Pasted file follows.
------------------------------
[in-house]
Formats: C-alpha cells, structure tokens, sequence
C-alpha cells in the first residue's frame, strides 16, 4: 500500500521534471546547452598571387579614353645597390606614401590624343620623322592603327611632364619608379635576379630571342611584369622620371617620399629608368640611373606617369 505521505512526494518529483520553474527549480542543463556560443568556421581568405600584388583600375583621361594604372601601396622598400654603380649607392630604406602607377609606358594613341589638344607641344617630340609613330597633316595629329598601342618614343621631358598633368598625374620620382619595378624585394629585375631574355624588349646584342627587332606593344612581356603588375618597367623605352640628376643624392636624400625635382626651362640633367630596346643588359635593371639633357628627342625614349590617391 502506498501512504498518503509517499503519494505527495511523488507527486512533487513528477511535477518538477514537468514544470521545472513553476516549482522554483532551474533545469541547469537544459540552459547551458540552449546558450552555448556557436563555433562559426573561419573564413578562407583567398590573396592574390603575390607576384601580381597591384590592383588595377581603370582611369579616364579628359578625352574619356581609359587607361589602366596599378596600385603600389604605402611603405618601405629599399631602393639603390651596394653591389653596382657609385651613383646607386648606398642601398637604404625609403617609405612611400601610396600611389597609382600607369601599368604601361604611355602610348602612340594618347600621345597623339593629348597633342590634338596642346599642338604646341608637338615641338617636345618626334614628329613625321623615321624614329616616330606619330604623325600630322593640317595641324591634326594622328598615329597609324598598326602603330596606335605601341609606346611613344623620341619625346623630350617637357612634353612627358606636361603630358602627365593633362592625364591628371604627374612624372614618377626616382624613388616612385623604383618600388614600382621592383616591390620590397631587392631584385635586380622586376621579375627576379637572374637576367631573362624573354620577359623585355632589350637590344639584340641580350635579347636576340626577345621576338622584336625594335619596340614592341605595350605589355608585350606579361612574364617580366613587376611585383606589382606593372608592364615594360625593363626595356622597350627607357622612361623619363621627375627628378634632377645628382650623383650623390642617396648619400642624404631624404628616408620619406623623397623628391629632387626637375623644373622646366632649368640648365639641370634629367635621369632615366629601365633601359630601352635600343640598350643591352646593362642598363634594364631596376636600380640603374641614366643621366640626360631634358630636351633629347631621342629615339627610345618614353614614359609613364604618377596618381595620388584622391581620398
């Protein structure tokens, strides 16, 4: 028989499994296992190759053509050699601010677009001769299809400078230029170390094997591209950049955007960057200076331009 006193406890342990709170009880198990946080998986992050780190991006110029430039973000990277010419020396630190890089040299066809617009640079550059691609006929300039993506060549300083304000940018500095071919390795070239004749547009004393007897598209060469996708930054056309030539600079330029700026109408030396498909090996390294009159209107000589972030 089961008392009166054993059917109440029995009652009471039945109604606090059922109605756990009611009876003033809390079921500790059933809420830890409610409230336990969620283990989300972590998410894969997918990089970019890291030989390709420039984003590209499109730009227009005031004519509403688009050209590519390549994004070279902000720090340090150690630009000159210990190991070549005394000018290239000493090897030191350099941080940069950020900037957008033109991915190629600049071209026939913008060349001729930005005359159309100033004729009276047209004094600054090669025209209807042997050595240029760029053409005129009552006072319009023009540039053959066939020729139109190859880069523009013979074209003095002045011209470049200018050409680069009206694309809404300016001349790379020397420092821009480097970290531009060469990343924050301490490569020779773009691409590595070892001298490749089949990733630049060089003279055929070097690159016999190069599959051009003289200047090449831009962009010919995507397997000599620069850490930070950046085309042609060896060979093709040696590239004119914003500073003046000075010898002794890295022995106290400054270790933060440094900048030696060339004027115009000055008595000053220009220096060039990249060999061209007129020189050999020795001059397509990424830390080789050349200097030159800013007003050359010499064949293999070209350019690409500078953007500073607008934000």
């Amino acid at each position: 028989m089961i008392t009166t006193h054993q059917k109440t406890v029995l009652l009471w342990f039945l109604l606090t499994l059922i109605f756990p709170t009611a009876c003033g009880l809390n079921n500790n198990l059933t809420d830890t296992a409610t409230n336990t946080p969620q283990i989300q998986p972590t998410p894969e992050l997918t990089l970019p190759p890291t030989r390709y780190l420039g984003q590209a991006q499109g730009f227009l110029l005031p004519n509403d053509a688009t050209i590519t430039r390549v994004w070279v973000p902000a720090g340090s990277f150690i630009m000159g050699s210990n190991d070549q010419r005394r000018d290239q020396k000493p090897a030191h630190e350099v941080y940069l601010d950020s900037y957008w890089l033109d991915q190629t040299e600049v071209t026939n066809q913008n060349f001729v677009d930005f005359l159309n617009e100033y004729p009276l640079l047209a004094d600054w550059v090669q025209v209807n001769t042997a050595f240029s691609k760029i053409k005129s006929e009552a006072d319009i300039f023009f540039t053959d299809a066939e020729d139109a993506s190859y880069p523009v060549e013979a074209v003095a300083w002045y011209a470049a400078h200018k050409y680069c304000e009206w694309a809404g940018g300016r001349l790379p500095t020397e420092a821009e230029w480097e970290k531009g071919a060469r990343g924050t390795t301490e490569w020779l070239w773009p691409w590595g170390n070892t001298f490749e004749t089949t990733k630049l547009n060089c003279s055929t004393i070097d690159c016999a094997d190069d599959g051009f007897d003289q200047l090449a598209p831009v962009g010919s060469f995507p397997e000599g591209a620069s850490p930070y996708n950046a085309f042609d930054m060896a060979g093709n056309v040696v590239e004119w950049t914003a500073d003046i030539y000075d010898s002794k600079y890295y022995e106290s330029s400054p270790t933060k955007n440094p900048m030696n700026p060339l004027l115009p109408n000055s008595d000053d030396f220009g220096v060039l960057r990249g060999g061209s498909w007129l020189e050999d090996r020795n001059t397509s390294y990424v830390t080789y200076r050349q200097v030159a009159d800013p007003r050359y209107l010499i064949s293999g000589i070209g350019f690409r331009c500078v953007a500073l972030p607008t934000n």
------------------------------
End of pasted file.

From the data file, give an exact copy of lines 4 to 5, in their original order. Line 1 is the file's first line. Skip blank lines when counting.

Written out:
């Protein structure tokens, strides 16, 4: 028989499994296992190759053509050699601010677009001769299809400078230029170390094997591209950049955007960057200076331009 006193406890342990709170009880198990946080998986992050780190991006110029430039973000990277010419020396630190890089040299066809617009640079550059691609006929300039993506060549300083304000940018500095071919390795070239004749547009004393007897598209060469996708930054056309030539600079330029700026109408030396498909090996390294009159209107000589972030 089961008392009166054993059917109440029995009652009471039945109604606090059922109605756990009611009876003033809390079921500790059933809420830890409610409230336990969620283990989300972590998410894969997918990089970019890291030989390709420039984003590209499109730009227009005031004519509403688009050209590519390549994004070279902000720090340090150690630009000159210990190991070549005394000018290239000493090897030191350099941080940069950020900037957008033109991915190629600049071209026939913008060349001729930005005359159309100033004729009276047209004094600054090669025209209807042997050595240029760029053409005129009552006072319009023009540039053959066939020729139109190859880069523009013979074209003095002045011209470049200018050409680069009206694309809404300016001349790379020397420092821009480097970290531009060469990343924050301490490569020779773009691409590595070892001298490749089949990733630049060089003279055929070097690159016999190069599959051009003289200047090449831009962009010919995507397997000599620069850490930070950046085309042609060896060979093709040696590239004119914003500073003046000075010898002794890295022995106290400054270790933060440094900048030696060339004027115009000055008595000053220009220096060039990249060999061209007129020189050999020795001059397509990424830390080789050349200097030159800013007003050359010499064949293999070209350019690409500078953007500073607008934000």
């Amino acid at each position: 028989m089961i008392t009166t006193h054993q059917k109440t406890v029995l009652l009471w342990f039945l109604l606090t499994l059922i109605f756990p709170t009611a009876c003033g009880l809390n079921n500790n198990l059933t809420d830890t296992a409610t409230n336990t946080p969620q283990i989300q998986p972590t998410p894969e992050l997918t990089l970019p190759p890291t030989r390709y780190l420039g984003q590209a991006q499109g730009f227009l110029l005031p004519n509403d053509a688009t050209i590519t430039r390549v994004w070279v973000p902000a720090g340090s990277f150690i630009m000159g050699s210990n190991d070549q010419r005394r000018d290239q020396k000493p090897a030191h630190e350099v941080y940069l601010d950020s900037y957008w890089l033109d991915q190629t040299e600049v071209t026939n066809q913008n060349f001729v677009d930005f005359l159309n617009e100033y004729p009276l640079l047209a004094d600054w550059v090669q025209v209807n001769t042997a050595f240029s691609k760029i053409k005129s006929e009552a006072d319009i300039f023009f540039t053959d299809a066939e020729d139109a993506s190859y880069p523009v060549e013979a074209v003095a300083w002045y011209a470049a400078h200018k050409y680069c304000e009206w694309a809404g940018g300016r001349l790379p500095t020397e420092a821009e230029w480097e970290k531009g071919a060469r990343g924050t390795t301490e490569w020779l070239w773009p691409w590595g170390n070892t001298f490749e004749t089949t990733k630049l547009n060089c003279s055929t004393i070097d690159c016999a094997d190069d599959g051009f007897d003289q200047l090449a598209p831009v962009g010919s060469f995507p397997e000599g591209a620069s850490p930070y996708n950046a085309f042609d930054m060896a060979g093709n056309v040696v590239e004119w950049t914003a500073d003046i030539y000075d010898s002794k600079y890295y022995e106290s330029s400054p270790t933060k955007n440094p900048m030696n700026p060339l004027l115009p109408n000055s008595d000053d030396f220009g220096v060039l960057r990249g060999g061209s498909w007129l020189e050999d090996r020795n001059t397509s390294y990424v830390t080789y200076r050349q200097v030159a009159d800013p007003r050359y209107l010499i064949s293999g000589i070209g350019f690409r331009c500078v953007a500073l972030p607008t934000n």